Getting quick help for “mini-strokes”

Transient ischemic attacks (TIAs), which cause stroke-like symptoms that go away after a short time, can be an indication that a major stroke will occur within days. An article in the March 8 issue of Neurology concludes that physicians need to act quickly to investigate these events. As the Los Angeles Times reported,

“We have known for some time that TIAs are often a precursor to a major stroke,” said Dr. Peter Rothwell, a neurologist at Radcliffe Infirmary in Oxford, England. What we haven’t been able to determine is how urgently patients must be assessed following a TIA in order to receive the most effective preventive treatment. This study indicates that the timing of a TIA is critical, and the most effective treatments should be initiated within hours of a TIA in order to prevent a major attack.”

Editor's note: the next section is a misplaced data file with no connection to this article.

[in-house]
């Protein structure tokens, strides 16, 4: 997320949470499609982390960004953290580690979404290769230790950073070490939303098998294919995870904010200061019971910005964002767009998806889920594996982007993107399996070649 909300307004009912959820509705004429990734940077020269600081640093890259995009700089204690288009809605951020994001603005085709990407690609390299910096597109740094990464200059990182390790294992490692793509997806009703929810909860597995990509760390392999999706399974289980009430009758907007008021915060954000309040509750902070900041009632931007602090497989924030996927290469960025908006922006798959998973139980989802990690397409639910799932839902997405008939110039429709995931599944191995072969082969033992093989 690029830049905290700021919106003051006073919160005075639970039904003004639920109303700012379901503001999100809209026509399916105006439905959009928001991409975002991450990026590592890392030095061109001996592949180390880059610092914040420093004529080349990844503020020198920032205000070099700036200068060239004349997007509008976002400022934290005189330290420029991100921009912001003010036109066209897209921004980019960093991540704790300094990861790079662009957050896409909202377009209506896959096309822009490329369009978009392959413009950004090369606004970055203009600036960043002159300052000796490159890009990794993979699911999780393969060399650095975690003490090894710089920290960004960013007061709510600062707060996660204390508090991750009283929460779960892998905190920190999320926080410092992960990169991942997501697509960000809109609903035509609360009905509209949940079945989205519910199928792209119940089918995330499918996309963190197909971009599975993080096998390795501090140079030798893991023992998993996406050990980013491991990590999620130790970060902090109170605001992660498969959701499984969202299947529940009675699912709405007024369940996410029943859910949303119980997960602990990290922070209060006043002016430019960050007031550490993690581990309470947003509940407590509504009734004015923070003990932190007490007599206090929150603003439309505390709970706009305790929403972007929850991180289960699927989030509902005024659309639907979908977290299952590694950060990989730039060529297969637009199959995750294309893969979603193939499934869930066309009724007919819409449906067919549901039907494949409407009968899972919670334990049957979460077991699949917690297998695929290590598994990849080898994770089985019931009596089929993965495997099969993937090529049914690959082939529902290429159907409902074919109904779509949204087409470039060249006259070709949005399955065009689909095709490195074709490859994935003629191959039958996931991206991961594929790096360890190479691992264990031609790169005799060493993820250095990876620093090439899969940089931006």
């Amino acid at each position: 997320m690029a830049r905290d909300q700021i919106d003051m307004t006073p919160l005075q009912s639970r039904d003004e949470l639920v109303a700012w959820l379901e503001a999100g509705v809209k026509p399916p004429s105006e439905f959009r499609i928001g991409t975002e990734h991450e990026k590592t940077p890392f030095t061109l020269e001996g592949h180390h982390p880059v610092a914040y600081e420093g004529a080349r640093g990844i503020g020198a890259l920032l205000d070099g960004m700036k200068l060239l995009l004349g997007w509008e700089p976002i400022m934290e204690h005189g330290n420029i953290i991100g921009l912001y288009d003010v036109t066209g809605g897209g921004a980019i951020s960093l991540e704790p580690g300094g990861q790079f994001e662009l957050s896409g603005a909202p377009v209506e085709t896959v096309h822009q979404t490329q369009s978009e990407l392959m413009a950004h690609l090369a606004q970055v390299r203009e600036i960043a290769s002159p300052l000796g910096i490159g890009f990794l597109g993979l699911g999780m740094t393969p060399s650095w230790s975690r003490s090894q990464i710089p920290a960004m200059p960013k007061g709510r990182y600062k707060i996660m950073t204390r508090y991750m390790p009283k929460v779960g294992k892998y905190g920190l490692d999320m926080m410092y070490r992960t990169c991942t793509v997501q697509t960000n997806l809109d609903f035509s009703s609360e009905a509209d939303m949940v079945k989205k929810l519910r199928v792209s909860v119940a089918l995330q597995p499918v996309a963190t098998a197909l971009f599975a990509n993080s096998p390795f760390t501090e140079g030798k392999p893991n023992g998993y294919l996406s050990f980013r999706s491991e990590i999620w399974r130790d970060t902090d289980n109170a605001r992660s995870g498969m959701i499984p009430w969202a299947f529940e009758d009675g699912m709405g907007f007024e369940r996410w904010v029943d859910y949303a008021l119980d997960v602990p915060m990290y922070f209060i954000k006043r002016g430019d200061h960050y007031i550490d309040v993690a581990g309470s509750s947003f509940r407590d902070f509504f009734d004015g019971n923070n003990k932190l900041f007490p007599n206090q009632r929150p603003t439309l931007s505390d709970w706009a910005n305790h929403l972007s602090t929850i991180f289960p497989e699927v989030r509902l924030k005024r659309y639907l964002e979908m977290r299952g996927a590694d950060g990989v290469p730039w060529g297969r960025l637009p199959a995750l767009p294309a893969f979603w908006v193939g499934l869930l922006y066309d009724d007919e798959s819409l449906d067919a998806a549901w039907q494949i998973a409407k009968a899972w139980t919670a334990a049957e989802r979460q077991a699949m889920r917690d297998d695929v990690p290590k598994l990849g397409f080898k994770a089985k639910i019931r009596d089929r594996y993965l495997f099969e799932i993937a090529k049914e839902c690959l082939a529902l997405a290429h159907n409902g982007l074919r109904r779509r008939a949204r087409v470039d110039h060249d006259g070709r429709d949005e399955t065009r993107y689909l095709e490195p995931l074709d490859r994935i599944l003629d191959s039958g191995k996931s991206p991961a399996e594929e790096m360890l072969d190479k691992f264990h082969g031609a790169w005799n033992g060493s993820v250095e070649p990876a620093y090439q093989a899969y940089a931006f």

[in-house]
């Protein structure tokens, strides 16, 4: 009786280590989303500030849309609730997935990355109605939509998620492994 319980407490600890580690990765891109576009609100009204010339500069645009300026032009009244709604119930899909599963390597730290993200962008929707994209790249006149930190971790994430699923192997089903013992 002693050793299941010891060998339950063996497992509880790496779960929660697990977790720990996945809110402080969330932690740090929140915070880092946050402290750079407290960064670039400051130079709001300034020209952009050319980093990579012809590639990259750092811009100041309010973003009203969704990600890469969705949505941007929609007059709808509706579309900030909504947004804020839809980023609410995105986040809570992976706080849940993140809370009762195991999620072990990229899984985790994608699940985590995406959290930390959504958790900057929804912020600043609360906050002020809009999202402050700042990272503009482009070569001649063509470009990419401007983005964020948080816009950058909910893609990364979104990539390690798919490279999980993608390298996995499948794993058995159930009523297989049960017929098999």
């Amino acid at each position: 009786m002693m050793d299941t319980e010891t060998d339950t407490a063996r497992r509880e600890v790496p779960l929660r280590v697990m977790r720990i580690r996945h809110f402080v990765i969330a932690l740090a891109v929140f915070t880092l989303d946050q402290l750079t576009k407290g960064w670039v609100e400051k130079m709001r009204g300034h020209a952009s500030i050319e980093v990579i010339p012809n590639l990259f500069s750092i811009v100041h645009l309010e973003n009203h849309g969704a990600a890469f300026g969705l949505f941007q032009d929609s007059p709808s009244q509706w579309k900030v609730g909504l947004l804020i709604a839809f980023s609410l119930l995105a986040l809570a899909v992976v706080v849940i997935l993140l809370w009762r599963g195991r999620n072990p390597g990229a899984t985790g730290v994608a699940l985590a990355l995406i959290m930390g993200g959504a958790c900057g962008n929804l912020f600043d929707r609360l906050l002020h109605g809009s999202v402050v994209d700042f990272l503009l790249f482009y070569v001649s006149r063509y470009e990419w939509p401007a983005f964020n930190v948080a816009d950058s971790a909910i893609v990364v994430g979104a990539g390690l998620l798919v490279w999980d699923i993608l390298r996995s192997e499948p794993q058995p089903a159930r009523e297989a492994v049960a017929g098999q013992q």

Translating this finding into patient care will require making it easier for patients to gain access to their doctors on short notice. This could increase the likelihood that patients will report TIA symptoms –which can be vague– and get rapid diagnosis and treatment. I’ll bet many people ignore TIAs rather than heading to the ER or attempting to reach their doctor after hours.

March 16, 2005

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